Order stopping double benefit claim will not be scrapped, says minister

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Responding to a petition, Deputy Judy Martin said she was unwilling to repeal the ‘Overlapping Benefits Order’, which bars Islanders from receiving more than one weekly benefit.

More than 1,600 people have signed a petition calling for it to be scrapped.

The order means that full-time carers who reach pensionable age cannot collect their state pension as well as the carer’s allowance. They must choose which one to receive.

The petition says that carers save the government ‘millions of pounds each year’. But Deputy Martin explained that paying people both would prove costly – especially with the expected large increase in the number of pensioners.

The Home Carer’s Allowance is paid to working-aged adults who have to give up full-time employment in order to care for someone, and normally stands at £232.47 per week.

When faced with the choice between the HCA and old-age pension, Islanders are free to select the benefit that offers them the most money.

A carer who is already a pensioner cannot apply to receive the HCA.

The petition states: ‘This antiquated law prevents people of pensionable age being allowed to receive a Home Carer’s Allowance or any other benefit as well as their old-age pension.

‘HCA should be paid as well as OAP, as carers save the States millions of pounds each year.’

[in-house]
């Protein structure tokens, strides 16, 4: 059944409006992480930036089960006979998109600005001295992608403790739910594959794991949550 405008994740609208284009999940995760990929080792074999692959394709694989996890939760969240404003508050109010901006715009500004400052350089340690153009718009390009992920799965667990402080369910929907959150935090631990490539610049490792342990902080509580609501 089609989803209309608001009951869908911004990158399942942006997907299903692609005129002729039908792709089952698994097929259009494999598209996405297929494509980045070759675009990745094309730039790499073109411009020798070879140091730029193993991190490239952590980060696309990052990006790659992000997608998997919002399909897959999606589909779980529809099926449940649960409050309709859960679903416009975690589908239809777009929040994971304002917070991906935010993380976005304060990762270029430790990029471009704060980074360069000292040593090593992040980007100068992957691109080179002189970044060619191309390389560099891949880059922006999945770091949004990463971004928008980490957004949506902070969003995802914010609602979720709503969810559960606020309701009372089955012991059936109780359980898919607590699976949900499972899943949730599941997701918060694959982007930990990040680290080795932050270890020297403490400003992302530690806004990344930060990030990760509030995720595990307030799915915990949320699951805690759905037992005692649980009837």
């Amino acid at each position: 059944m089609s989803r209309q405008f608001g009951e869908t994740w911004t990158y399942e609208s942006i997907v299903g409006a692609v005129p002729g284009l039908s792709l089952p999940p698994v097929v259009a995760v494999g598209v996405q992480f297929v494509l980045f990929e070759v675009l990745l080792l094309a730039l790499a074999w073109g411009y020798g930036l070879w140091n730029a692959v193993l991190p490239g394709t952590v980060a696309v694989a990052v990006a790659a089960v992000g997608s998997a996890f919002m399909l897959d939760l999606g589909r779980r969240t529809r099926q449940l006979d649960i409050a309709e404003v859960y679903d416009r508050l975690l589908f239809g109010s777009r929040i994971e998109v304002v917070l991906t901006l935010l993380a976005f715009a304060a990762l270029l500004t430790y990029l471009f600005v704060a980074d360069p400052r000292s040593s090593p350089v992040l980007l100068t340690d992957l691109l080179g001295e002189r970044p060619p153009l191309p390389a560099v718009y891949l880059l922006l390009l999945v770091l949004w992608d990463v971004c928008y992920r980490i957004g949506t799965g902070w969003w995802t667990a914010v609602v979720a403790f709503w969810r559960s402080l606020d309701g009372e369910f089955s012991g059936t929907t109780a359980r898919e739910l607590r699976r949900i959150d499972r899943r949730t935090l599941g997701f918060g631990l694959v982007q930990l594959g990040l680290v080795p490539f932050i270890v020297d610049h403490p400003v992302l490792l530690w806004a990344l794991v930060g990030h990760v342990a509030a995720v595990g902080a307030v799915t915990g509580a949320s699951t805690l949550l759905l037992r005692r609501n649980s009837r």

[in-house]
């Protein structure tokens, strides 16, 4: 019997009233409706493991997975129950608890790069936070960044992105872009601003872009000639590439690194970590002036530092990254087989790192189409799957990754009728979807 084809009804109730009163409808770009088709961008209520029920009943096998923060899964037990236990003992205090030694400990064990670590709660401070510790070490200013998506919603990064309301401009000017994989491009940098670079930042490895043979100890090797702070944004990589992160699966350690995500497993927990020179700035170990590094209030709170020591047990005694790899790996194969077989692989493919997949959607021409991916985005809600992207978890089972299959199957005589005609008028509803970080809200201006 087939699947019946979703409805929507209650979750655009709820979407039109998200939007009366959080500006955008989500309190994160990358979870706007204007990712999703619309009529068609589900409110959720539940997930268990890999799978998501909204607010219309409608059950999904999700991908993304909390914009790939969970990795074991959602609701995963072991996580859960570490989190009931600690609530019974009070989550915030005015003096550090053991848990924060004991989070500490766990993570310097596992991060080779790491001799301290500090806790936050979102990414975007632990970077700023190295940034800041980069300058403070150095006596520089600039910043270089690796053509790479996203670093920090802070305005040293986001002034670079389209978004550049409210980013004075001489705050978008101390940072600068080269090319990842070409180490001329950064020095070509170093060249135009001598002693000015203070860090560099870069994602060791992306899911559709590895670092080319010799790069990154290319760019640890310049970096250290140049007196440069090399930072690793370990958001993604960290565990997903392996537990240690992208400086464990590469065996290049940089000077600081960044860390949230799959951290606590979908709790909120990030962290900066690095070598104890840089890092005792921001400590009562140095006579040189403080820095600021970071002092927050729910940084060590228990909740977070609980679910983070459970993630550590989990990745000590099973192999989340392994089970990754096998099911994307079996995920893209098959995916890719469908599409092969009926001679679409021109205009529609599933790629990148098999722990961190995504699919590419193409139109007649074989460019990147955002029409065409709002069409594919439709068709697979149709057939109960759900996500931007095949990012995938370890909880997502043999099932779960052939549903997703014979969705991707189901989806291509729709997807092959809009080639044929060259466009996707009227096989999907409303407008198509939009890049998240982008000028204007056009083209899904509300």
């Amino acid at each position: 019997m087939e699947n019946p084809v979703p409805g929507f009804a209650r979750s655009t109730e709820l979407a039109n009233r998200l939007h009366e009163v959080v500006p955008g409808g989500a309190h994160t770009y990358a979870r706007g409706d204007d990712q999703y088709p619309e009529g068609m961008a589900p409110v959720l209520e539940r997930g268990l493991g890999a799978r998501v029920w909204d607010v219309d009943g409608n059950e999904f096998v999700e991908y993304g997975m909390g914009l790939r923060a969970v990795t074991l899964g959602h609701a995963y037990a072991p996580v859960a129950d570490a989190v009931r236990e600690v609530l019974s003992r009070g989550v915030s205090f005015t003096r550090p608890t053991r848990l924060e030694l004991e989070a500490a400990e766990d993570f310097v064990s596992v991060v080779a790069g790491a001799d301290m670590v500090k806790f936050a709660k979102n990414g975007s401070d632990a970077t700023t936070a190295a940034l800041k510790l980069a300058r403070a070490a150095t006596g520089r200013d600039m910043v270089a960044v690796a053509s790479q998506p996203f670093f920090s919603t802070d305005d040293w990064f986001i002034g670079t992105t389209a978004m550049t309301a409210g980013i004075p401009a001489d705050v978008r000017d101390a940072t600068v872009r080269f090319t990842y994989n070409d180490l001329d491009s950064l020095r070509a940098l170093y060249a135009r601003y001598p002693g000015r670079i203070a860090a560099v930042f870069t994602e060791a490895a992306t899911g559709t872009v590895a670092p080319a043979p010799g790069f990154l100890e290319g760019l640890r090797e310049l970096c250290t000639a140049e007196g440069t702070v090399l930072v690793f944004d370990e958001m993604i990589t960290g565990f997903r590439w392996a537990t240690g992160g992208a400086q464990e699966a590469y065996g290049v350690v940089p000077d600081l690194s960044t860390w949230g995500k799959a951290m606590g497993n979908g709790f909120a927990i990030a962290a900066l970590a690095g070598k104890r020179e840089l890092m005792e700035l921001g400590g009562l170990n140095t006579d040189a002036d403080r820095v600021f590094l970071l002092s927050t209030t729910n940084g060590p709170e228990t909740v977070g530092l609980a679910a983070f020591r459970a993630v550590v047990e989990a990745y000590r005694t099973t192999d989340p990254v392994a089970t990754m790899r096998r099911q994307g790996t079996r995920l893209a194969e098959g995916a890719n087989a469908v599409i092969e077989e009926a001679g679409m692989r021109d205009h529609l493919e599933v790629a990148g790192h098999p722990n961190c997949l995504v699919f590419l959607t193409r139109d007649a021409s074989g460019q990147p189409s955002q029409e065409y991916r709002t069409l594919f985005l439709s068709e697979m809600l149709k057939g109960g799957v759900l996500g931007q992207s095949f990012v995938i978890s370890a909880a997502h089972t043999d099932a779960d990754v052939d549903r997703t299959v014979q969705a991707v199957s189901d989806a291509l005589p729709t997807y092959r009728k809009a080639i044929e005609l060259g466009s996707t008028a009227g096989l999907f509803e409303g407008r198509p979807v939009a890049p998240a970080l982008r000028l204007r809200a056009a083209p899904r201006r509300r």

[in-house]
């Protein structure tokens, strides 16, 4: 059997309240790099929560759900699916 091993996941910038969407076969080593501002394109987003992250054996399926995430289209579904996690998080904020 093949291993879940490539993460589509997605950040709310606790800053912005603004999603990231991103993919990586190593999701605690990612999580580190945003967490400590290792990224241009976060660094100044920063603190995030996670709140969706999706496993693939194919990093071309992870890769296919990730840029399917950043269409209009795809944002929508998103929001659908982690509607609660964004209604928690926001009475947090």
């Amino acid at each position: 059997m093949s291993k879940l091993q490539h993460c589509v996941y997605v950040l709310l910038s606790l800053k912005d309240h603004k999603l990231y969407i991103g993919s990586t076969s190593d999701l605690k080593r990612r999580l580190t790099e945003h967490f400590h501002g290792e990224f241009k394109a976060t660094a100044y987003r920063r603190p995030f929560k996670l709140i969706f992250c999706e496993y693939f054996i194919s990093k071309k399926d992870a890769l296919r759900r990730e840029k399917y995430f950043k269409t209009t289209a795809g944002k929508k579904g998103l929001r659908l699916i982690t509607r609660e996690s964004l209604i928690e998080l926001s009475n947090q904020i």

However, Deputy Martin said she would be unwilling to repeal the law.

She said: ‘The Overlapping Benefits Order is an important part of the structure of the Social Security scheme.

‘A fundamental principle of the overall scheme is that individuals who qualify for weekly benefits will only receive one benefit for each week.

‘If the order is repealed, individuals will be able to make multiple benefit claims for the same period and receive multiple payments in respect of the same week. This would be a significant change and would need major changes to IT and administrative systems to implement.’

She added: ‘It would also significantly increase the cost of running the scheme.

‘The main benefit paid out of the Social Security Fund is the old-age pension. The number of people reaching pension age is increasing and will continue to increase as a result of the overall ageing demographic.

‘The cost of providing pensions in the future will grow rapidly and some of the reserves that are being built up in the fund will need to be drawn upon to meet these increased costs.’

Petitions which receive 5,000 signatures or more are considered for debate in the States Assembly.

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